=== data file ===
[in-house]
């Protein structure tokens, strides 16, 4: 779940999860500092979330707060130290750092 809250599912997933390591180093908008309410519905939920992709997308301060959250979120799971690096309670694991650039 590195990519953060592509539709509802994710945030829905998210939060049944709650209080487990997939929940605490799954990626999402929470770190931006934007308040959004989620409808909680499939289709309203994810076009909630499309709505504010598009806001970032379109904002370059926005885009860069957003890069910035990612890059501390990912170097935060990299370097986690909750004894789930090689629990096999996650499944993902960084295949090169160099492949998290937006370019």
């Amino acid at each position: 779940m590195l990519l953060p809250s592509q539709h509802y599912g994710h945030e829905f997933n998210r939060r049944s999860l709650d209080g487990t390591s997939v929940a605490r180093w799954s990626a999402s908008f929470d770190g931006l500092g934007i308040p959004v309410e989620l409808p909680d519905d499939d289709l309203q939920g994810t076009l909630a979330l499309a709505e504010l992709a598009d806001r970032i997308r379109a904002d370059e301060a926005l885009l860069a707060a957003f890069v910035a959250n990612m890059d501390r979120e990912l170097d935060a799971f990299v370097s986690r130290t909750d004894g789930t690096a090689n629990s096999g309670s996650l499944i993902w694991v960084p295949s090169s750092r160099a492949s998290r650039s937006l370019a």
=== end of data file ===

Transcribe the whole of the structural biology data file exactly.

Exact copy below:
[in-house]
């Protein structure tokens, strides 16, 4: 779940999860500092979330707060130290750092 809250599912997933390591180093908008309410519905939920992709997308301060959250979120799971690096309670694991650039 590195990519953060592509539709509802994710945030829905998210939060049944709650209080487990997939929940605490799954990626999402929470770190931006934007308040959004989620409808909680499939289709309203994810076009909630499309709505504010598009806001970032379109904002370059926005885009860069957003890069910035990612890059501390990912170097935060990299370097986690909750004894789930090689629990096999996650499944993902960084295949090169160099492949998290937006370019």
């Amino acid at each position: 779940m590195l990519l953060p809250s592509q539709h509802y599912g994710h945030e829905f997933n998210r939060r049944s999860l709650d209080g487990t390591s997939v929940a605490r180093w799954s990626a999402s908008f929470d770190g931006l500092g934007i308040p959004v309410e989620l409808p909680d519905d499939d289709l309203q939920g994810t076009l909630a979330l499309a709505e504010l992709a598009d806001r970032i997308r379109a904002d370059e301060a926005l885009l860069a707060a957003f890069v910035a959250n990612m890059d501390r979120e990912l170097d935060a799971f990299v370097s986690r130290t909750d004894g789930t690096a090689n629990s096999g309670s996650l499944i993902w694991v960084p295949s090169s750092r160099a492949s998290r650039s937006l370019a």